Journal of Neurology and Neurorehabilitation Research

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Alcoholism and Alcohol Psychosis trends in Russia

Joint Event on 3rd International Conference on Spine and Spine Disorders & International Conference on Addiction Research and Therapy
November 26-27, 2018 | Dubai, UAE

Yury Evgeny Razvodovsky

International Academy of Sobriety, Russia

Posters & Accepted Abstracts : J Neurol Neurorehabil Res

Abstract:

Alcoholism (alcohol dependence) is one of the most common Psychiatric Disorders in many European countries. Russia has one of the highest incidences of alcoholism and alcohol psychosis in Europe, which may be explained by high overall population drinking and prevalence of irregular heavy drinking of vodka. Some estimates suggest that a total number of alcoholics (alcohol-dependent individuals) in the late-Soviet Russia were ranging between 23 and 28 million. Currently, there are approximately 3 million alcoholics in Russia, and the number of heavy drinkers is three to four times that number. This study examines the phenomenon of high alcohol dependence and alcohol psychoses rate in Russia.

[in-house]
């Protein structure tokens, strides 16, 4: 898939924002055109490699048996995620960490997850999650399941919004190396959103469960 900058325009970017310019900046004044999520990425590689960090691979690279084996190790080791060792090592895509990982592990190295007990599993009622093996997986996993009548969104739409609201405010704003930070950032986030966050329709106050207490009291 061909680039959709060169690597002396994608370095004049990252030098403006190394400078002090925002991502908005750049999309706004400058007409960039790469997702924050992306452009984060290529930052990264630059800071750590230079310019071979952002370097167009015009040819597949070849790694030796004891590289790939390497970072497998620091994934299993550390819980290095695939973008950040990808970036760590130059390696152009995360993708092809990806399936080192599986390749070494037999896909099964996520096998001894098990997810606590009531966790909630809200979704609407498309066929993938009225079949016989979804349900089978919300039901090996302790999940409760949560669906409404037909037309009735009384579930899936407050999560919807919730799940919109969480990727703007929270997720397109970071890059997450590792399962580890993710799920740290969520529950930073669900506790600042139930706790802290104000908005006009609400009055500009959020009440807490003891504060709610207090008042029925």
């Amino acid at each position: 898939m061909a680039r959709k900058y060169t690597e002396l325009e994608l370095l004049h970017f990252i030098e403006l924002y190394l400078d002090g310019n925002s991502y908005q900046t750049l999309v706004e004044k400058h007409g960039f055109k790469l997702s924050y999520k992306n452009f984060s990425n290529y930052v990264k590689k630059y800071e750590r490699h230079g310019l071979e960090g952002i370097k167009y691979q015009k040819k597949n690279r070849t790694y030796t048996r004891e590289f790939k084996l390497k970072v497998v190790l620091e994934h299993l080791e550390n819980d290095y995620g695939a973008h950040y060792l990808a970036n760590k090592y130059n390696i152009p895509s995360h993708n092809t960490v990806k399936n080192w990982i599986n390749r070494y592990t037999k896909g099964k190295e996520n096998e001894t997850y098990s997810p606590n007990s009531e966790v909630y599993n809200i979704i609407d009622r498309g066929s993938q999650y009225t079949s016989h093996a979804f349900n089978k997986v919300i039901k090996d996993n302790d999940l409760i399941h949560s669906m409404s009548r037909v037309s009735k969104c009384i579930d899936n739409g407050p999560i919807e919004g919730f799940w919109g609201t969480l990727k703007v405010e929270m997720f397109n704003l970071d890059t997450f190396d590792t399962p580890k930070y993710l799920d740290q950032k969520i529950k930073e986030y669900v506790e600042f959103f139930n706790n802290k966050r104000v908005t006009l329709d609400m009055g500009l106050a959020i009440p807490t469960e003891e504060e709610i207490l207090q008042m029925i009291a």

Aims: To estimate the aggregate level effect of alcohol consumption on the alcoholism/alcohol psychoses incidence rates in the Russian Federation.

Method: Trends in alcoholism/alcohol psychoses incidence rates and alcohol consumption per capita from 1970 to 2015 were analyzed employing an ARIMA (Autoregressive Integrated Moving Average) analysis.

Results: Alcohol consumption per capita is a statistically significant factor associated with alcohol psychoses incidence rate, implying that a 1-l increase in per capita alcohol consumption is associated with an increase in the alcoholic psychoses incidence rate by 17.1%.

Conclusion: According to the results of present study there was a positive and statistically significant effect of per capita alcohol consumption on alcohol psychoses incidence rate in Russia. These findings suggest that the alcohol psychoses incidence rate is a good proxy for population drinking. The outcomes of this study also indicate, that the ratio in alcohol psychoses incidence rate to alcohol dependence incidence rate is considered to be an indicator of the efficiency of narcological service regarding early diagnosing and treatment for the alcohol dependence. The higher this ratio, the bigger is the number of alcohol-dependent individuals getting into doctor’s eyeshot at advanced stages of the disease. The outcomes also provide indirect support for the hypothesis that the dramatic fluctuations in the alcohol psychoses incidence rate in Russia during the last decades were related to the availability/affordability of alcohol.

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